Survival Polish:An Ultra-Short Crash Course
1) How to pronounce the name of the City and the name of the Polish co-chair?
a) Szczecin /SHTSHE-tshin/ (As professor John Crompton has kindly suggested, the initial sound cluster is similar to the fricative combinaton of the English phrase "fresh cheese")
b) Pawe┼é J─Ödrzejko /PA-vo yen-JAY-Co/
As you may have noticed, the Polish vowels, affricates and some consonants differ slightly from the sounds of English, but even if you get them wrong, the context will solve most doubts as to the sense of what you are trying to communicate.
2) How to read Polish the funnies of the Polish spelling?
"sz" is /sh/ like in the name "Patricia""┼Ť" or "si" is the same sound, but palatalized (soft) "cz" is /tsh/, like in "chair" "─ç" or "ci" is the same sound but palatalized (soft), like in the name of Mircea Eliade "rz" and "┼╝" are "zh" (like in the word "pleasure") "┼║" or "zi" is the same sound palatalized (soft)"─ů" is a nasal vowel like in the French word "pont" "─Ö" is a nasal like in the French word "rien" "ó" and "u" are pronounced as /oo/, like in "pull""┼ä" or "ni" palatalized nasal, like in the French word "cognac"
Polish vowels are all of the same length, we do not have dipthongs or shwas, there is no difference between stressed and unstressed vowels. With the exception of some loanwords, Polish stress always fall on the penultimate syllable of the word.
3) Words and symbols you may see on signs
a) "Uwaga!" /oo-VA-gah/- Attention!b) "Otwarte" or "Czynne" /ot-VAR-teh; TSHIN-neh/ - openc) "Zamkni─Öte" or "Nieczynne" /zamk-NYEN-teh, nye-TSHIN-neh/ - closedd) "Zakaz", "Zabronione" /za-KHAZ, za-BRON-yo-neh/ - prohibitede) "Bankomat" /ban-KO-mat/ - an ATMf) "Zapraszamy" /za-pra-SHA-mee/ - welcomeg) "Dworzec kolejowy" /DVO-zhets ko-le-YO-vee/ - a railway stationh) "Pogotowie" /po-go-TO-vye/ - ambulance, emergencyi) ROAD SIGNS and SIGNALS
Attention: a) J-walking is ILLEGAL in Poland; b) when you cross the street ALWAYS look to the LEFT first.
4) Basic phrases: greetings, politeness, terms of reference
a) "tak" /TACK/ - yesb) "nie" /NYE/ - noc) Dzie┼ä dobry! /Dzhen DOB-ree/ - good morning, good afternoond) Dobry wieczór! /DOB-ree VYE-tshoor/ - good eveninge) Do widzenia! /DO vid-ZEN-yah/ - good bye, good dayf) Przepraszam /pshe-PRA-sham/ - excuse me/I am sorryg) Prosz─Ö /PRO-she/ - there you are, pleaseh) Poprosz─Ö /po-PRO-she/ - can I have..., I'll have...i) Przepraszam pani─ů /pshe-PRA-sham PA-nyou/ - excuse me, Madam; I am sorry, Madamj) Przepraszam pana /pshe-PRA-sham PA-nah/ - excuse me, Sir; I am sorry, Sirk) Nazywam si─Ö ... /na-ZI-vam SHEU/ - my name is...l) Jestem... /YES-tem/ - I am...m) Gdzie jest.../GDZHE YEST/ - where is...n) Poprosz─Ö piwo /po-PRO-sheu PEE-vo/ - Beer, please.o) Dzi─Ökuj─Ö bardzo /dzhen-KOO-ye BAR-dzo/ - Thank you very much!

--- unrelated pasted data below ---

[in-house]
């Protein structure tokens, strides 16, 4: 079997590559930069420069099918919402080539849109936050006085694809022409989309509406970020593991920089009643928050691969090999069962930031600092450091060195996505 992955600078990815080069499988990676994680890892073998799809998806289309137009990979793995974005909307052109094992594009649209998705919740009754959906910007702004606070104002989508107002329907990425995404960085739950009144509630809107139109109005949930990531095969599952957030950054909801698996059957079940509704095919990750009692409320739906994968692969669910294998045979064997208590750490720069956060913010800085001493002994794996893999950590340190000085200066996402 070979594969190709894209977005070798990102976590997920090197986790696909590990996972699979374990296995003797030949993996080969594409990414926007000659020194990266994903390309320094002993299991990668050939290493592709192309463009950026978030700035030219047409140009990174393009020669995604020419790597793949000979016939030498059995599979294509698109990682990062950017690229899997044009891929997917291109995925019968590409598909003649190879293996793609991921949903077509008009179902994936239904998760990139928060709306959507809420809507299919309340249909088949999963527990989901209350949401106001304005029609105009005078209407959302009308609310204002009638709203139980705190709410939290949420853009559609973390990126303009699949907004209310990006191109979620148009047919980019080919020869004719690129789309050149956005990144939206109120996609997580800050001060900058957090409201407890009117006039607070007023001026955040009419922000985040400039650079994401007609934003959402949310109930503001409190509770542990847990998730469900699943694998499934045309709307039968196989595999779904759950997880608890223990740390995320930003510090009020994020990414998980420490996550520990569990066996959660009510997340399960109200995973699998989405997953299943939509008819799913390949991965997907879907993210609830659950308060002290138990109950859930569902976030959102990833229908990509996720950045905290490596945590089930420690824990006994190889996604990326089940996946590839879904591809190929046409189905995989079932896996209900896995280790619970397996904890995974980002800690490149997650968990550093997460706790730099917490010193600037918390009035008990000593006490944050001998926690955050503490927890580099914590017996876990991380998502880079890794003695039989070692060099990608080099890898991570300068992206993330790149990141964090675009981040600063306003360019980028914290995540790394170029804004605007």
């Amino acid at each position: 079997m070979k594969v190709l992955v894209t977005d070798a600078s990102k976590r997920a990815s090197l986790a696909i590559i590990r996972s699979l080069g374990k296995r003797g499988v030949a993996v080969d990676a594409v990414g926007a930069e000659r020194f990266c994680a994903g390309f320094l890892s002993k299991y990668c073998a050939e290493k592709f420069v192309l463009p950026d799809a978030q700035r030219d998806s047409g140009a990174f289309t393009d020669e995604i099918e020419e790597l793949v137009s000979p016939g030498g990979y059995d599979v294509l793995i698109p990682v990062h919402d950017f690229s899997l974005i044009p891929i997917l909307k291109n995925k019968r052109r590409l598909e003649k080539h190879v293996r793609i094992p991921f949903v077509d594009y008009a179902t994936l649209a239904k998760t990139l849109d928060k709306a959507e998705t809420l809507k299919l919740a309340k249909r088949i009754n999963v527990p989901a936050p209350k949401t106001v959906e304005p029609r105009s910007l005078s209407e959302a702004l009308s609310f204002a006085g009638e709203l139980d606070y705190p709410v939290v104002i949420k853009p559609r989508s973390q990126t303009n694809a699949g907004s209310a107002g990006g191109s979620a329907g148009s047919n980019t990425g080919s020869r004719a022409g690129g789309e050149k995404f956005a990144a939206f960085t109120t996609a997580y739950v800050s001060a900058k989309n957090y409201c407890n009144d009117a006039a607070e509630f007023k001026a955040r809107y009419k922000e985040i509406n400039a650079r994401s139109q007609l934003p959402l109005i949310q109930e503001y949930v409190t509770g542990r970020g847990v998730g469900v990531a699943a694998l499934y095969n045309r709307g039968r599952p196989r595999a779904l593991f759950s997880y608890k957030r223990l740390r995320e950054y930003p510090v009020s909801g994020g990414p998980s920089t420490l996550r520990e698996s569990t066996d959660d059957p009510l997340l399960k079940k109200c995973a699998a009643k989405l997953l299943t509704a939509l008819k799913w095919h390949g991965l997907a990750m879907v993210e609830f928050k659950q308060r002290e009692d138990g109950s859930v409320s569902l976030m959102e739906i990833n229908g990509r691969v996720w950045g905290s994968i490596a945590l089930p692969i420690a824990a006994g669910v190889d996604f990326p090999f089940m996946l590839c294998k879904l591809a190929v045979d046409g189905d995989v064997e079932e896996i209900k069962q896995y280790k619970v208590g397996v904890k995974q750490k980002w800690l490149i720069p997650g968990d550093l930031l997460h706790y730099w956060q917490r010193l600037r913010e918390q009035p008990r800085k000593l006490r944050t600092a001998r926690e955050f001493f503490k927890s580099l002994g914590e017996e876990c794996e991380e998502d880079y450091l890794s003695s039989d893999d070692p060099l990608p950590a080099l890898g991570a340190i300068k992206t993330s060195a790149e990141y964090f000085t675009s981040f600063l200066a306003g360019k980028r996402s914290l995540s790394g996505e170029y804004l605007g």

5) How to order a cab?
In Poland it is best to order cabs by phone: cab companies offering phone services will normally charge you less than drivers who are not a part of a larger company. It is best to ask the receptionist at the hotel to order a cab for you; the chance that the operator at the cab company will speak English is more than slim.
6) How to get directions with a map?
a) Przepraszam! Jak dotr─Ö do... (name of the place) /pshe-PRA-sham, YAK DO-tre DO.../ - Excuse me, how do I get to... b) (Indicate the map) Prosz─Ö mi pokaza─ç /PRO-she mee po-KA-zatsh/ - please, show me...c) Gdzie jest.../GDZHE YEST/ - where is...d) Dzi─Ökuj─Ö bardzo /dzhen-KOO-ye BAR-dzo/ - Thank you very much!
e) Tu / Tutaj /TU, TU-tay/ - heref) Tam /TAM/ - thereg) W lewo /v LE-vo/ - to the lefth) Po lewej /PO LE-vey/ - on the lefti) W prawo /v PRA-vo/ - to the rightj) Po prawej /PO PRA-vey/ - on the rightk) Ulica /oo-LI-tsa/ - streetl) Na ulicy /nah oo-LI-tsee/ - in the street, on the streetm) Przy ulicy /PZHEE oo-LI-tsee/ - at the street, by the streetn) Do portu /DO POR-too/ to the porto) Do hotelu /DO ho-TE-lu/ - to the hotelp) blisko /BLEES-koh/ - close, nearq) daleko /da-LE-koh/ - dalekor) prosto /PRO-sto/ - straight, straight ahead
NOTE: The word "NIE" /NYE/, meaning "no," is also a negative prefix.
7) How to call an ambulance?Alert any Pole in the vicinity saying: "Prosz─Ö zadzwoni─ç po pogotowie" /PRO-sheu za-DZVO-nitsh PO po-go-TO-vye/ - please, call the ambulance. If you just say "POGOTOWIE!!!" /po-go-TO-vye/ and mimick the act of calling, it will work, too.
8) What will the Poles try to make you say for fun?Poles adore to ask their befriended guests to repeat tongue-twisters:1) W Strzebrzeszynie chrz─ůszcz brzmi w trzcinie... /v stzheb-zhe-SHEE-nye HZHOUSHTSH BZHMEE v TZHTSHEE-nye/In Strzebrzeszyn (a town in Poland) a bug buzzed in the reeds2) Stó┼é z powy┼éamywanymi nogami/STOO z po-vee-oa-mee-va-NEE-mee no-GAH-mee/A table with legs broken off
3) Sasza szed┼é such─ů szos─ů/SA-sha SHEDW SOO-how SHO-sow/Sasha walked down a dry road
If you want to impress your host and be an immediate success at the party or in a bar - learn these and do not get caught!
Another hobby of partying Poles is to teach non-Poles Polish swearwords. This pleasure, however, I wish to retain:-)
9) How to ask for help?Czy pomo┼╝e mi pani? /TSHEE po-MO-zhe mee PA-nee/ - WIll you help me, Madam?Czy mo┼╝e mi pan pomóc? /TSHEE MO-zhe MEE PAN PO-moots/ - Can you help me, Sir?POMOCY!!! /po-MOH-tsee/ - HELP!!!
Usually, the English word "help" will work.
10) What if everything fails?
EXERCISE: listen to the sound file and translate sentences into English!